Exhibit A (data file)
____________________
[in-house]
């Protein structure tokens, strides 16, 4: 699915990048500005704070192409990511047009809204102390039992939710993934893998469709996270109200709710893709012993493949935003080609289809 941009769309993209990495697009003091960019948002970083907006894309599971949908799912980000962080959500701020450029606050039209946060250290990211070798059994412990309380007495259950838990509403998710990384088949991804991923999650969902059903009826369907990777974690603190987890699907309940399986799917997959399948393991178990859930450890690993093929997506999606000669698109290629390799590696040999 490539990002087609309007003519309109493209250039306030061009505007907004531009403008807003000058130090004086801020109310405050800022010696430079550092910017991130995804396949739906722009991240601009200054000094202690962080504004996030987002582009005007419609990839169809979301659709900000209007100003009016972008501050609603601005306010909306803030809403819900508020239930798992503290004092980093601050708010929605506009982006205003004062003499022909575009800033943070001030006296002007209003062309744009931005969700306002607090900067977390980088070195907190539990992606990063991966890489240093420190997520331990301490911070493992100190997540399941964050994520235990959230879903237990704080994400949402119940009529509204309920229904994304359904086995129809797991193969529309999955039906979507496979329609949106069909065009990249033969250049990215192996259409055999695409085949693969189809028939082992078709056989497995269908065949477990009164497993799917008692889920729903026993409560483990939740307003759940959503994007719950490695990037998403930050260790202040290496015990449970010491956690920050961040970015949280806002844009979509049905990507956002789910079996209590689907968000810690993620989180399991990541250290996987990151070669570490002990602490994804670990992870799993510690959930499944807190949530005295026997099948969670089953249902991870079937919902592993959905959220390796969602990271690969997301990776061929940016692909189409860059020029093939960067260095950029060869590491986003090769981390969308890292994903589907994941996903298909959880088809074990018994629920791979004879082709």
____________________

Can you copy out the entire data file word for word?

[in-house]
């Protein structure tokens, strides 16, 4: 699915990048500005704070192409990511047009809204102390039992939710993934893998469709996270109200709710893709012993493949935003080609289809 941009769309993209990495697009003091960019948002970083907006894309599971949908799912980000962080959500701020450029606050039209946060250290990211070798059994412990309380007495259950838990509403998710990384088949991804991923999650969902059903009826369907990777974690603190987890699907309940399986799917997959399948393991178990859930450890690993093929997506999606000669698109290629390799590696040999 490539990002087609309007003519309109493209250039306030061009505007907004531009403008807003000058130090004086801020109310405050800022010696430079550092910017991130995804396949739906722009991240601009200054000094202690962080504004996030987002582009005007419609990839169809979301659709900000209007100003009016972008501050609603601005306010909306803030809403819900508020239930798992503290004092980093601050708010929605506009982006205003004062003499022909575009800033943070001030006296002007209003062309744009931005969700306002607090900067977390980088070195907190539990992606990063991966890489240093420190997520331990301490911070493992100190997540399941964050994520235990959230879903237990704080994400949402119940009529509204309920229904994304359904086995129809797991193969529309999955039906979507496979329609949106069909065009990249033969250049990215192996259409055999695409085949693969189809028939082992078709056989497995269908065949477990009164497993799917008692889920729903026993409560483990939740307003759940959503994007719950490695990037998403930050260790202040290496015990449970010491956690920050961040970015949280806002844009979509049905990507956002789910079996209590689907968000810690993620989180399991990541250290996987990151070669570490002990602490994804670990992870799993510690959930499944807190949530005295026997099948969670089953249902991870079937919902592993959905959220390796969602990271690969997301990776061929940016692909189409860059020029093939960067260095950029060869590491986003090769981390969308890292994903589907994941996903298909959880088809074990018994629920791979004879082709």